Core: The material used for the inner area of plywood and is usually expressed as veneer core or mdf core
Veneer Core: Refers to veneer that is used as the core rather than the face or back of the board
MDF Core: Refers to MDF that is used as the core of the board
MDF: Stands for Medium Density Fiberboard. MDF is made from pulverized wood mixed with an adhesive and formed into sheets
Particle Board: Similar to MDF but not as dense. Mainly used for construction purposes.
Lumber Core: Refers to a panel that has veneer on both sides and a solid wood panel as its core
Book Match Veneer: Successive layers of veneer are arranged side by side to resemble a mirror image of each other
Slip Matched Veneer: Successive layers of veneer are arranged side by side with no intended grain matching
Telegraphing: Refers to a defect in plywood caused by a defect or void in the core material and it is seen on (telegraphs through to) the surface of the plywood.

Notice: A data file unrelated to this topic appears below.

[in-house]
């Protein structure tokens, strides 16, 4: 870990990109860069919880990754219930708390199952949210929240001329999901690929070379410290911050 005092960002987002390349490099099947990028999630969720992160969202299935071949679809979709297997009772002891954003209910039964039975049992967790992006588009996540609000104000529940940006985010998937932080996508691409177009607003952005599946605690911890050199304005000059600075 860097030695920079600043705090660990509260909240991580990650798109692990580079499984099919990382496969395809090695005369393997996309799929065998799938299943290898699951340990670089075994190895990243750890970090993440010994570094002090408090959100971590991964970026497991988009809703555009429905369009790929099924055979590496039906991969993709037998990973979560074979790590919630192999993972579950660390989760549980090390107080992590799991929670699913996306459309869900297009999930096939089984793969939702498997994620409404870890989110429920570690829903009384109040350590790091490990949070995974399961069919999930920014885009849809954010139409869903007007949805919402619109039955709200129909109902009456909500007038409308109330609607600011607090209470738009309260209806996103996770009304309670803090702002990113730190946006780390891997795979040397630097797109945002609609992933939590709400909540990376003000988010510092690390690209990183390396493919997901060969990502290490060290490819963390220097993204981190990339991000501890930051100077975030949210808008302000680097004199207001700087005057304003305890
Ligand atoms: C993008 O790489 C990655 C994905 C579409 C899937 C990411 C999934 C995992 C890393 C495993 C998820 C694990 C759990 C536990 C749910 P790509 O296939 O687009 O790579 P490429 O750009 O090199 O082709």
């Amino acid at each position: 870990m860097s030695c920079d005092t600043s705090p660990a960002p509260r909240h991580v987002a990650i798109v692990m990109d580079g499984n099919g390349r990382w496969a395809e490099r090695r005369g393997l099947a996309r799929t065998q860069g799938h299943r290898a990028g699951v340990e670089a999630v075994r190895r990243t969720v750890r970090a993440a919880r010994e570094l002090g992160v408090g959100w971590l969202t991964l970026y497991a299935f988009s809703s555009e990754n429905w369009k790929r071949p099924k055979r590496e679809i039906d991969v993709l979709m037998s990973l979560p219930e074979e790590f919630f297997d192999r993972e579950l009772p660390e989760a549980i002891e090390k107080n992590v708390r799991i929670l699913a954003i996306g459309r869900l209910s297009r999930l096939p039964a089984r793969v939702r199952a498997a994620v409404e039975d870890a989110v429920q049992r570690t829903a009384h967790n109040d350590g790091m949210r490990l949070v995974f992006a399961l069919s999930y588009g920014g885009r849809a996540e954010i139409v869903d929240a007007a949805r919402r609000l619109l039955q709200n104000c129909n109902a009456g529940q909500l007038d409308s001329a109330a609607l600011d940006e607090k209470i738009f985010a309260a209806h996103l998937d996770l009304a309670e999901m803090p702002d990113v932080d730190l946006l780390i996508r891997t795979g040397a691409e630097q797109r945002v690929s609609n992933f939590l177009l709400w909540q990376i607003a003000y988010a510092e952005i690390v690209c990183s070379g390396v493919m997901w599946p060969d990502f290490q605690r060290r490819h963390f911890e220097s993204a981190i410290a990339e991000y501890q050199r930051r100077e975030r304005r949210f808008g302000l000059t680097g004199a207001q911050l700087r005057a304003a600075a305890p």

Hardboard: Similar to MDF but is manufactured under higher heat and pressure making it much harder.
Router: A machine or hand held tool that uses a small bit, rotating at very high RPM’s.
CNC Router: A large production router that is CNC controlled (computer numerically controlled)
CNC Equipment: Any machinery that employs computer controls
Thickness Planer or Surfacer: A woodworking machine that reduces the thickness of material
Moulder: A woodworking machine that cuts a profile on linear stock
Up-Cut Saw: A saw used to cut stock to length. The saw blade cuts up from the bottom of the material.
Gang Rip Saw: A rip saw with multiple saw blades that can cut boards into several strips in one pass.
Straight Line Rip Saw: A saw used to rip board to width
Optimizing Cut Off Saw: A saw used to cut stock to length and is controlled by a computer to obtain the most yield from a board
Sliding Table Saw: A saw used to cut panel stock to size and has a sliding table
Table Saw: A saw used to cut panel stock to size
Edge Shaper: A machine that cuts a profile on the edges of boards